The College has determined the reduced occupancy of every classroom based on physical distancing requirements. Entry and exit protocols and paths of travel will be designated for all buildings and all classrooms. Additional passing time has been added to the class schedule. Students will be required to follow those expectations and will lose the privilege of on-campus enrollment if they fail to do so.

How do you plan to encourage social distancing in student social spaces?
All students enrolled on campus for fall will be required to read, acknowledge, and comply with all applicable health guidelines, including physical distancing, wearing face coverings, limits to group gatherings, and other requirements. Students who fail to comply will lose their privilege of on-campus enrollment and will be required to leave. Contact tracing protocols will be shared with students in the arrival materials they will receive the week of Aug.16.


 Can students have visitors to their room on campus?
Students will not be permitted to have visitors.

Who is permitted to be on campus?
Given the risk of transmission and restrictions on travel, and to protect everyone's health, visitors who have not received specific authorization to be at Dartmouth should not come to campus.

Can students leave campus for personal travel while they are in residence?
Students who wish to enroll on campus will not be permitted to travel. Failure to follow the COVID-19 requirements will result in revocation of the privilege of enrolling on campus and living in College facilities.


Will athletes be given preference to return early this fall? Will there be sports competition?
The Ivy League has not yet announced a final decision on fall athletic competition. That announcement is expected in July. Our Athletic Department will communicate directly to student athletes when more information is available. 


What will happen to community events this fall such as homecoming, fall alumni reunions, or performances and exhibits at the Hopkins Center and the Hood Museum?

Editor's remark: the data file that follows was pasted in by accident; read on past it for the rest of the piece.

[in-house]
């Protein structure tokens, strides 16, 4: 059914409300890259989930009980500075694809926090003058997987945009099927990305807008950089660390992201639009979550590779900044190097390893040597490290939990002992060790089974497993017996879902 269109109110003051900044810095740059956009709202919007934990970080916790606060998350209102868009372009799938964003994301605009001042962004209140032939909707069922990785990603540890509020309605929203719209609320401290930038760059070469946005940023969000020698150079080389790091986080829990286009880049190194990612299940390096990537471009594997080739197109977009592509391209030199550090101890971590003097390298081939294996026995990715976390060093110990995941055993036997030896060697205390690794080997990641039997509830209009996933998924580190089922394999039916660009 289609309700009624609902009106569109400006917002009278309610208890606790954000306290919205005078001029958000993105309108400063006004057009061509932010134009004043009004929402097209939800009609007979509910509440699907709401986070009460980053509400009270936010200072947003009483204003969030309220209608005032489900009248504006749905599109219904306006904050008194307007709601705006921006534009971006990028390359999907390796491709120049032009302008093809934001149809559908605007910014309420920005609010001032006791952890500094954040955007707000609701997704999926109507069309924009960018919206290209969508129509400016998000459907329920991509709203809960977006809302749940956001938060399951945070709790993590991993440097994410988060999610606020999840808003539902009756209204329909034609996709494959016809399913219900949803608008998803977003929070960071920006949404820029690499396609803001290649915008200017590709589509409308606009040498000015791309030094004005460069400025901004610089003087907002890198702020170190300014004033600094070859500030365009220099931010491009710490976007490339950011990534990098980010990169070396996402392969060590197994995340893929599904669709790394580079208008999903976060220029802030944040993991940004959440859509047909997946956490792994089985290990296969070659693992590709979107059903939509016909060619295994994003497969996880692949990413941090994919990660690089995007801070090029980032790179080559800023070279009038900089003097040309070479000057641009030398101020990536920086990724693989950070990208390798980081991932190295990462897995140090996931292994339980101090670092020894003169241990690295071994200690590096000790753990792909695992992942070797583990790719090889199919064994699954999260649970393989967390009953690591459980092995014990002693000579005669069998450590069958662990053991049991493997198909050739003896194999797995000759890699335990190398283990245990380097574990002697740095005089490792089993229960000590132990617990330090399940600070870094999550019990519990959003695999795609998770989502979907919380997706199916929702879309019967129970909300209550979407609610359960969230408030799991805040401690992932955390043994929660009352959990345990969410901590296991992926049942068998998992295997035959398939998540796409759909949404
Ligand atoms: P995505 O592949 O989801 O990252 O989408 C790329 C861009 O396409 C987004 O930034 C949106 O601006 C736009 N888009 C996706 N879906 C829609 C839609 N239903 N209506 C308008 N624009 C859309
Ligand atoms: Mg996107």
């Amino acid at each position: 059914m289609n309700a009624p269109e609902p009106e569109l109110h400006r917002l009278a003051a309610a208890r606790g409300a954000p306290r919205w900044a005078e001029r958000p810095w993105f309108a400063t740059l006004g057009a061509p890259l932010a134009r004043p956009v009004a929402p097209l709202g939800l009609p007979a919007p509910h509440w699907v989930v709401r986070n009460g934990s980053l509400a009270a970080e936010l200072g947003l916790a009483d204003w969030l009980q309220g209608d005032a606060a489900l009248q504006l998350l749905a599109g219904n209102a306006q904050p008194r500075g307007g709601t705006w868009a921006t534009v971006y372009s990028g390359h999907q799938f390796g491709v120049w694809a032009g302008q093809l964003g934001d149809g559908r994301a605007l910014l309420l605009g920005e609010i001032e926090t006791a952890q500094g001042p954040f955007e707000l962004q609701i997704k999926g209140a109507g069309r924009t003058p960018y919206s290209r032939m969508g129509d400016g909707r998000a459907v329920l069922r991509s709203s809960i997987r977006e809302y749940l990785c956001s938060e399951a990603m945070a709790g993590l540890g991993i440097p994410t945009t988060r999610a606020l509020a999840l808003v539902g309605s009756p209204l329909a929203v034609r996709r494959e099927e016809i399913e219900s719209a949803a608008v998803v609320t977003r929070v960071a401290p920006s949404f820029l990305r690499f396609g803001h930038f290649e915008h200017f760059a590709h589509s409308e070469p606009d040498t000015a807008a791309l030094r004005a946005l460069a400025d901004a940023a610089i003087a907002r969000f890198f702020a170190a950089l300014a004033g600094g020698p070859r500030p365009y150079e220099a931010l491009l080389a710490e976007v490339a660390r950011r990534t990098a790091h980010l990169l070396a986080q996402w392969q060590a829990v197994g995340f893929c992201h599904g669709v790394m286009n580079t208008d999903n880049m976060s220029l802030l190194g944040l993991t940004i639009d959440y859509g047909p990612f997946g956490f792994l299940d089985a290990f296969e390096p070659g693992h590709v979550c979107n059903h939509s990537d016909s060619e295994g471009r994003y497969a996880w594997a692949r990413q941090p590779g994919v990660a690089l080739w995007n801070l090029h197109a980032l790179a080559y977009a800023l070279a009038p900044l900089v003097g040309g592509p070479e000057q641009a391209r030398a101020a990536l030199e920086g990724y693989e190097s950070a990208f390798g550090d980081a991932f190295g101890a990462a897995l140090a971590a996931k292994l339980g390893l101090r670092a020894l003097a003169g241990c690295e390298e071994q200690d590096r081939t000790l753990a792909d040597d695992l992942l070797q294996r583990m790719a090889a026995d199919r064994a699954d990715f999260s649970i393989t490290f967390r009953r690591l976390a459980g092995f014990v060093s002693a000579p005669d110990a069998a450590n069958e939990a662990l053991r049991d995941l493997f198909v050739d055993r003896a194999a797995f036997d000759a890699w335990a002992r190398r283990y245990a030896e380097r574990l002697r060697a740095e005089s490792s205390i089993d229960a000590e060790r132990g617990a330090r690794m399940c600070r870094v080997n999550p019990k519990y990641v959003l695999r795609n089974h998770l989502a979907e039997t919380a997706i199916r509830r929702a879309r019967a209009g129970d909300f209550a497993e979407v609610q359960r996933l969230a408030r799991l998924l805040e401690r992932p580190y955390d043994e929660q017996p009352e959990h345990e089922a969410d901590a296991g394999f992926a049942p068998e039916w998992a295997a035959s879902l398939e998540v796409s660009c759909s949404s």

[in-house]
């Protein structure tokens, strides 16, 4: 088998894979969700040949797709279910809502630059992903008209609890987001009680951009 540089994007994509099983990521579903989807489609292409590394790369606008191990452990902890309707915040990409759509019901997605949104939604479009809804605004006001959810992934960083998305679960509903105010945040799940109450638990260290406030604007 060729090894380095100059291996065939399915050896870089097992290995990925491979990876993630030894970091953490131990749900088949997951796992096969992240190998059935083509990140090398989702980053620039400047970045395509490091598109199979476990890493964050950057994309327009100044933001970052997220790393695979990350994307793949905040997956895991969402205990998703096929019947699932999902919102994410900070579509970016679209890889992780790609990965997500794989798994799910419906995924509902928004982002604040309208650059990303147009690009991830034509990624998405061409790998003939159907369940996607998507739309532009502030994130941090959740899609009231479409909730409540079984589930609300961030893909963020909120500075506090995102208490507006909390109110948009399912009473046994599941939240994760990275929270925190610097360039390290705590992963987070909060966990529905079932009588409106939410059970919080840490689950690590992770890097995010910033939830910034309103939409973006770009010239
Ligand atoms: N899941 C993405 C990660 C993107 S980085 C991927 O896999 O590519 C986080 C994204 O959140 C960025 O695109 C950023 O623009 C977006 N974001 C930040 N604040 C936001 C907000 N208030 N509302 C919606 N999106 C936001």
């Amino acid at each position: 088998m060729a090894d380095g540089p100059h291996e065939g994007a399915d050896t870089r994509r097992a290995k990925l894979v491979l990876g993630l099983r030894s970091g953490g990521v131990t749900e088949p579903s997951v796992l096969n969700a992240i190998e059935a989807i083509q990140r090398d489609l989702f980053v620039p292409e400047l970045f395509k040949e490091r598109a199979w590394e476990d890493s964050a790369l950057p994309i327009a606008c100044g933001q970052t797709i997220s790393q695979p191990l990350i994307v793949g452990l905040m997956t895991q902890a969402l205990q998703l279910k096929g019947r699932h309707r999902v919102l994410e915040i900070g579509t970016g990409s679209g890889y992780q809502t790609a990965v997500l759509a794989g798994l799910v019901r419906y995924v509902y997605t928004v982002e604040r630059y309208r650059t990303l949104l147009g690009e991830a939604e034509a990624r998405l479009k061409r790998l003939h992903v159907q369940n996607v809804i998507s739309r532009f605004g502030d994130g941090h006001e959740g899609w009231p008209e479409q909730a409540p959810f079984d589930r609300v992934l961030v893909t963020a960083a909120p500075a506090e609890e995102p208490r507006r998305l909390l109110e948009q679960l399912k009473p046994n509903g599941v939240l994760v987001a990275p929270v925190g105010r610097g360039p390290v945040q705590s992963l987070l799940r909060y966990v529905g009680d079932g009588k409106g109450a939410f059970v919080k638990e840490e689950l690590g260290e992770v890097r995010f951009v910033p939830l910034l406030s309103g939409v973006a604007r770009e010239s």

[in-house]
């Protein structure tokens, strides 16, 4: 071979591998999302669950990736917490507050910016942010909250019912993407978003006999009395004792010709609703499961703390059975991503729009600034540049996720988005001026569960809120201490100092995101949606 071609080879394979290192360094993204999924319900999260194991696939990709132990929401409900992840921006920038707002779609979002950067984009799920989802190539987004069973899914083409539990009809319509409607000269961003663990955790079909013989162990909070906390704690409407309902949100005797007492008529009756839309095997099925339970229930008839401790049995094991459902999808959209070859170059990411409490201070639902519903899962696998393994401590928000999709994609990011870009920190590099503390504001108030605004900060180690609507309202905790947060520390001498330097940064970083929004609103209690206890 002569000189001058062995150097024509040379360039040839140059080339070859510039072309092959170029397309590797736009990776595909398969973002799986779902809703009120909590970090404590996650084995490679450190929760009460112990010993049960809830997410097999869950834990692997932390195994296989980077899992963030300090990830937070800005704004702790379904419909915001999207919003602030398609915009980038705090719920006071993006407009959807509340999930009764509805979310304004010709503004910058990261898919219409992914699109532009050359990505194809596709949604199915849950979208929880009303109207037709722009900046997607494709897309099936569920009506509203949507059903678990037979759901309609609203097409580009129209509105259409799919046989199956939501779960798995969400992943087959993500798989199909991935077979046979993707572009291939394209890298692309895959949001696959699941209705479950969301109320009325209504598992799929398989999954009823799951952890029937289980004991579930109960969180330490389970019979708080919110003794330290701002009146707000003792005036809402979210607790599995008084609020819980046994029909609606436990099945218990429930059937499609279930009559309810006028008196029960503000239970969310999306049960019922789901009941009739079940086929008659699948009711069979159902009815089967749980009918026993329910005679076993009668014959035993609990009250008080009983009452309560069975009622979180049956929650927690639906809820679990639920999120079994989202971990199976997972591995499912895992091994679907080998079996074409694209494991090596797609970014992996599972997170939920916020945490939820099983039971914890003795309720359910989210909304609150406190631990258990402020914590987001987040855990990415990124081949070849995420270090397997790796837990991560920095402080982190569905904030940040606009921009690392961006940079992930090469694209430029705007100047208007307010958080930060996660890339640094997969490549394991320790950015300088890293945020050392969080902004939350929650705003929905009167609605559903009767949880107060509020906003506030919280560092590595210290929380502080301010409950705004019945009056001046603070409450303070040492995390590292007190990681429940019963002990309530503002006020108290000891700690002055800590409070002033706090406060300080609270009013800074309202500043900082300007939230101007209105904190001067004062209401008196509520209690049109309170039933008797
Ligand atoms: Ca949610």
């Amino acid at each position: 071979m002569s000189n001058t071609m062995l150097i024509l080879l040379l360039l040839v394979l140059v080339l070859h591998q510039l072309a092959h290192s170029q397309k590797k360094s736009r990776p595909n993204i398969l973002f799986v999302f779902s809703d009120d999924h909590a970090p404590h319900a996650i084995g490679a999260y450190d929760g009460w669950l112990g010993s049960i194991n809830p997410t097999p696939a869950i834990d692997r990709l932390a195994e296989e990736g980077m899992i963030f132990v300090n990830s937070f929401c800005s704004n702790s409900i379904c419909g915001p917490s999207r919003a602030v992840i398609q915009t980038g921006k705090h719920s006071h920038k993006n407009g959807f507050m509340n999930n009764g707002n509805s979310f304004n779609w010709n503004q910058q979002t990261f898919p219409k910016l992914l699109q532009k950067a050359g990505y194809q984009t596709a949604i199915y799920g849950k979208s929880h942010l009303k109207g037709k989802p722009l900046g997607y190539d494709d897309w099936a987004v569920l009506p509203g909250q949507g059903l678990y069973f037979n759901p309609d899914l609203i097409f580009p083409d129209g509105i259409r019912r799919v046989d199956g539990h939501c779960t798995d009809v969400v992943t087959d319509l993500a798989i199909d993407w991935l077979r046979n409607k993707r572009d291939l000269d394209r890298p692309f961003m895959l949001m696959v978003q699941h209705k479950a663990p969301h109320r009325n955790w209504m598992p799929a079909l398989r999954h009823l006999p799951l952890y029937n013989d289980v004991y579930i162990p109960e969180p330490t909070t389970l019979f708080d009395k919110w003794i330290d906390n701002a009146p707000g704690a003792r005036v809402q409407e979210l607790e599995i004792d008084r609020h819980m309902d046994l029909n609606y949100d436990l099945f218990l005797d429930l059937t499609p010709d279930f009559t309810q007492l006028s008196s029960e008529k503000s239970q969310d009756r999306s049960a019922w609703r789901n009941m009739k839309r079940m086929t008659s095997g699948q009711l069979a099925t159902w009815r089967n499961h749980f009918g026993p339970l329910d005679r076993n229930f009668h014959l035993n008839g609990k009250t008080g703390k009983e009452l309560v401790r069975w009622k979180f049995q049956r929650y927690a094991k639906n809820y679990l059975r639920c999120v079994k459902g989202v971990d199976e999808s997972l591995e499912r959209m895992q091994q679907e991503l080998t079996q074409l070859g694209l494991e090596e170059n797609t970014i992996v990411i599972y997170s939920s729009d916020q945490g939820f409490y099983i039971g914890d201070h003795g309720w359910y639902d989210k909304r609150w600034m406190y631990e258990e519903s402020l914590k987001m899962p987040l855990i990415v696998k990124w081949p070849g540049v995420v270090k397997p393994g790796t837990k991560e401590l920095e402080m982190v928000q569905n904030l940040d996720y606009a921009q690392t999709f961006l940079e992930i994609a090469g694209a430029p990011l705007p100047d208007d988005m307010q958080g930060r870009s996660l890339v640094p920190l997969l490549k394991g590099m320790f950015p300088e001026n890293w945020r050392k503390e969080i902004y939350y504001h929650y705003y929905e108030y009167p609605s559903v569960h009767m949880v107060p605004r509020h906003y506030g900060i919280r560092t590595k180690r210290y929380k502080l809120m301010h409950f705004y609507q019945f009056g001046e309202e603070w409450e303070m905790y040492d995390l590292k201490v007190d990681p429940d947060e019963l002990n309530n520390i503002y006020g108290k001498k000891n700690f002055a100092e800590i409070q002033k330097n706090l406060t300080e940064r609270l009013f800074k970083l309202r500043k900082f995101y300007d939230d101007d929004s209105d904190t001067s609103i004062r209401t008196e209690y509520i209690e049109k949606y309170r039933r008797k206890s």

We do not expect to be hosting large groups or traditional events on campus during the 2020-2021 academic year. All activities will be in compliance with College COVID-19 guidelines, including reduced occupancies for social distancing, group size, limitations and related risk reduction strategies.


When will staff return to on-site work?
Many essential employees have been working on campus this spring and summer to maintain our facilities and support our faculty and students. As on-site activity increases this fall, many more will return to campus. In order to fulfill our mission of teaching, scholarship, and research while maintaining a low population density, we will ask certain groups of people to return to work at different times.

Research staff and faculty have begun returning to their labs and offices while following detailed health protocols. Graduate students, whose research often depends on lab or clinical access, and who live predominantly off-campus or in single-apartment residences, will begin returning in early August. Undergraduates will begin coming to campus in September. Administrative and other non-research staff who can perform their jobs effectively online may be asked to continue working remotely through the fall and possibly into winter. We are grateful for their flexibility.

Will Dartmouth reopen the child-care center?
The College is working to reopen the Dartmouth College Child Care Center later this summer in a way that can safely accommodate as many families as possible.